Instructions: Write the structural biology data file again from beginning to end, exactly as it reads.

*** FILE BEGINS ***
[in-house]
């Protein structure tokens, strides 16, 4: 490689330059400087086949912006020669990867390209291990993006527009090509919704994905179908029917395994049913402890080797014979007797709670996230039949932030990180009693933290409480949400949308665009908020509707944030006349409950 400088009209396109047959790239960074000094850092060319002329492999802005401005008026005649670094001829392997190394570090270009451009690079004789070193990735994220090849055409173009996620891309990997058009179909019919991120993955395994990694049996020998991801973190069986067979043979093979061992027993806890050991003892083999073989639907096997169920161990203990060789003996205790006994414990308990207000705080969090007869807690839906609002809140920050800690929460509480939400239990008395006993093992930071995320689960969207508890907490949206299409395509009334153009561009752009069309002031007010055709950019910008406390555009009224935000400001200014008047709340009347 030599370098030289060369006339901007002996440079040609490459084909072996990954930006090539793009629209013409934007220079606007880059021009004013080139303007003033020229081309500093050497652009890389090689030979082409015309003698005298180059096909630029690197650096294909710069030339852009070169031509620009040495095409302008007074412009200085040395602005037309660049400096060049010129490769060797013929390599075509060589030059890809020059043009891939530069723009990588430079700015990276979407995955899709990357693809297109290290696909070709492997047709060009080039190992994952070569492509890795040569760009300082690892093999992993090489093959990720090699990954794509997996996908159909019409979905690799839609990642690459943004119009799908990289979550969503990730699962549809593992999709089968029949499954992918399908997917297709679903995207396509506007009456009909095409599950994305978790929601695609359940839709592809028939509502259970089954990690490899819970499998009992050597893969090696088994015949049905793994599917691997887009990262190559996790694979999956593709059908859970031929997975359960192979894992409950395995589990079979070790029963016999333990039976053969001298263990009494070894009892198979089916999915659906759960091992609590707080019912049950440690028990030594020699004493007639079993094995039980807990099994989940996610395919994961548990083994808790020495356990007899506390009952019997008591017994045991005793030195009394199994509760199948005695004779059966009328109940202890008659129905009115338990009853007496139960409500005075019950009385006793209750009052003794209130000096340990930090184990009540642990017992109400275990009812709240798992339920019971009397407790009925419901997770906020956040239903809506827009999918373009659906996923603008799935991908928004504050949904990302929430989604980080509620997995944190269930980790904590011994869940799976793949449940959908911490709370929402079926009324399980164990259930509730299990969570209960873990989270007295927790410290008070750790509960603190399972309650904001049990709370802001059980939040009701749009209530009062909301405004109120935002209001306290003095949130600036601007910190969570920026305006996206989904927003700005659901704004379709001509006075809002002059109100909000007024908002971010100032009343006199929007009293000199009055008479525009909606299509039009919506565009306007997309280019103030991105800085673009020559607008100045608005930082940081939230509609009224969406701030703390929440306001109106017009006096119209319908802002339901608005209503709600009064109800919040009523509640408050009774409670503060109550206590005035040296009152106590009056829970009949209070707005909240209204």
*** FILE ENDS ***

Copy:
[in-house]
């Protein structure tokens, strides 16, 4: 490689330059400087086949912006020669990867390209291990993006527009090509919704994905179908029917395994049913402890080797014979007797709670996230039949932030990180009693933290409480949400949308665009908020509707944030006349409950 400088009209396109047959790239960074000094850092060319002329492999802005401005008026005649670094001829392997190394570090270009451009690079004789070193990735994220090849055409173009996620891309990997058009179909019919991120993955395994990694049996020998991801973190069986067979043979093979061992027993806890050991003892083999073989639907096997169920161990203990060789003996205790006994414990308990207000705080969090007869807690839906609002809140920050800690929460509480939400239990008395006993093992930071995320689960969207508890907490949206299409395509009334153009561009752009069309002031007010055709950019910008406390555009009224935000400001200014008047709340009347 030599370098030289060369006339901007002996440079040609490459084909072996990954930006090539793009629209013409934007220079606007880059021009004013080139303007003033020229081309500093050497652009890389090689030979082409015309003698005298180059096909630029690197650096294909710069030339852009070169031509620009040495095409302008007074412009200085040395602005037309660049400096060049010129490769060797013929390599075509060589030059890809020059043009891939530069723009990588430079700015990276979407995955899709990357693809297109290290696909070709492997047709060009080039190992994952070569492509890795040569760009300082690892093999992993090489093959990720090699990954794509997996996908159909019409979905690799839609990642690459943004119009799908990289979550969503990730699962549809593992999709089968029949499954992918399908997917297709679903995207396509506007009456009909095409599950994305978790929601695609359940839709592809028939509502259970089954990690490899819970499998009992050597893969090696088994015949049905793994599917691997887009990262190559996790694979999956593709059908859970031929997975359960192979894992409950395995589990079979070790029963016999333990039976053969001298263990009494070894009892198979089916999915659906759960091992609590707080019912049950440690028990030594020699004493007639079993094995039980807990099994989940996610395919994961548990083994808790020495356990007899506390009952019997008591017994045991005793030195009394199994509760199948005695004779059966009328109940202890008659129905009115338990009853007496139960409500005075019950009385006793209750009052003794209130000096340990930090184990009540642990017992109400275990009812709240798992339920019971009397407790009925419901997770906020956040239903809506827009999918373009659906996923603008799935991908928004504050949904990302929430989604980080509620997995944190269930980790904590011994869940799976793949449940959908911490709370929402079926009324399980164990259930509730299990969570209960873990989270007295927790410290008070750790509960603190399972309650904001049990709370802001059980939040009701749009209530009062909301405004109120935002209001306290003095949130600036601007910190969570920026305006996206989904927003700005659901704004379709001509006075809002002059109100909000007024908002971010100032009343006199929007009293000199009055008479525009909606299509039009919506565009306007997309280019103030991105800085673009020559607008100045608005930082940081939230509609009224969406701030703390929440306001109106017009006096119209319908802002339901608005209503709600009064109800919040009523509640408050009774409670503060109550206590005035040296009152106590009056829970009949209070707005909240209204």